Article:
Monday, March 1, 2010

It's A SIMPLE Request.

I've been quietly reading the many other blogs I follow about the use of the word "retard" or "retarded". Just taking it all in. I've had a hard time coming up with why exactly this word hurts me specifically. Or why it may hurt others in my position.

So I'm talking about when someone, maybe yourself says "oh, that's so retarded" or "I'm such a retard" or "uggh, this computer is soo retarded!" Many people probably have no idea they even say it and I bet 98% of the people that say it don't automatically think of someone with Down syndrome or some other intellectual disability. I get that, I do. I understand that the majority of people that say it would never mean to hurt someone like Bennett- it's just habit, it just comes out, it's just common slang. Yep, I get that too.

But here's the thing, since having Bennett this word hurts. This is why it's been hard for me to come up with why exactly it hurts because before Bennett, I know I said it, I'm sure and never thought that it was hurting someone. Kind of like the word stupid, right? Yeah, but it's different. It just is.

You see "what not everybody seems to realize is that the current, common definitions of the word "retarded" as stupid, wrong, ineffective... the catch-all for anything that is annoyingly deficient, are steeped in our cultural view of people with mental retardation." This quote is taken from a letter that was written to Sarah Palin.

Basically when I hear someone say that word, to me I hear "oh, that's so like Bennett" or "you're just like Bennett" or even "this computer is just like Bennett". Now is this how I see my son? Of course not! I don't see him as worthless, stupid or ineffective. But that word, like the quote says, is steeped in our culture view of people like Bennett. Seem extreme? Well, I can't explain it and perhaps you'll never fully understand how hurtful the word "retarded" is, until you have a child with special needs or with intellectual disabilities.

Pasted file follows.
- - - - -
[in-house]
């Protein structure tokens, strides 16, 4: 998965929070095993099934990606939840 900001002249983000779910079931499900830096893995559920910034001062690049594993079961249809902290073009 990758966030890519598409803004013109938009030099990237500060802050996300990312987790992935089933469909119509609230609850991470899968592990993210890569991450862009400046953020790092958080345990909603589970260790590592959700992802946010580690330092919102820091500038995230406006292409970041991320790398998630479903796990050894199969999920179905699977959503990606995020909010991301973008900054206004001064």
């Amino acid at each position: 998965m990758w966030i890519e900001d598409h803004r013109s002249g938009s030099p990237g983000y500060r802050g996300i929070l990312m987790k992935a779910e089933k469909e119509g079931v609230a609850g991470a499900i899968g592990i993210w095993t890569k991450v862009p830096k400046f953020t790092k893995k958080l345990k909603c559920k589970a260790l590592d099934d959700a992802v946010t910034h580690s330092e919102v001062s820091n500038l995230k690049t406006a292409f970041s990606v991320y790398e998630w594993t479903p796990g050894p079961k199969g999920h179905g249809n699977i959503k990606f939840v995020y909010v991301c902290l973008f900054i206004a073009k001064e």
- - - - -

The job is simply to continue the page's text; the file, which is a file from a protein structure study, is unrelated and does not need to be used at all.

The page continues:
Here's another thing, it's not about being politically correct. Because I know people roll their eyes at that, let's admit it, they do. We are talking about a group of people that when all's said and done, can't defend themselves. They just can't. We are talking about a group of people that for the most part have unconditional love. Why, why would you want to continue to hurt a group of people that are just trying to fit in with the rest of us. After all, they're more alike than different. It's human decency. People with Down syndrome and people with other intellectual disabilities deserve respect.

And this isn't about "Adrienne, you need to get tough skin". Nope, not with this. I've got tough skin people. I can handle a lot. Again, it's about human decency.

All I'm asking is for you to acknowledge this word. If it slips out but then you think that was wrong, that hurts people when I say it, whether I understand or not and then you try not to say it, that makes me and so many others happy. But to refuse to stop saying it or to refuse to acknowledge that it hurts or to say "it's freedom of speech", well that's just being ignorant, when you should know better and it's down right mean.

Bennett won't always be a little baby, with cute chubby cheeks. He'll be grown some day. And you may never meet Bennett but perhaps you'll remember him when you see someone like him. And maybe you'll think about at least one smile that Bennett put on your face. You wouldn't ever want to hurt him or anyone like him or the parents that are so proud of him would you? So stop saying that word. Just put yourself in my shoes when you hear someone say it and think of your precious child, grandchild, sister or brother. Think if there was a word that technically is used in medical terms to describe your child but is also used over an over in movies, on the street, in professional settings as a derogatory word, how would you feel?

It's a SIMPLE request.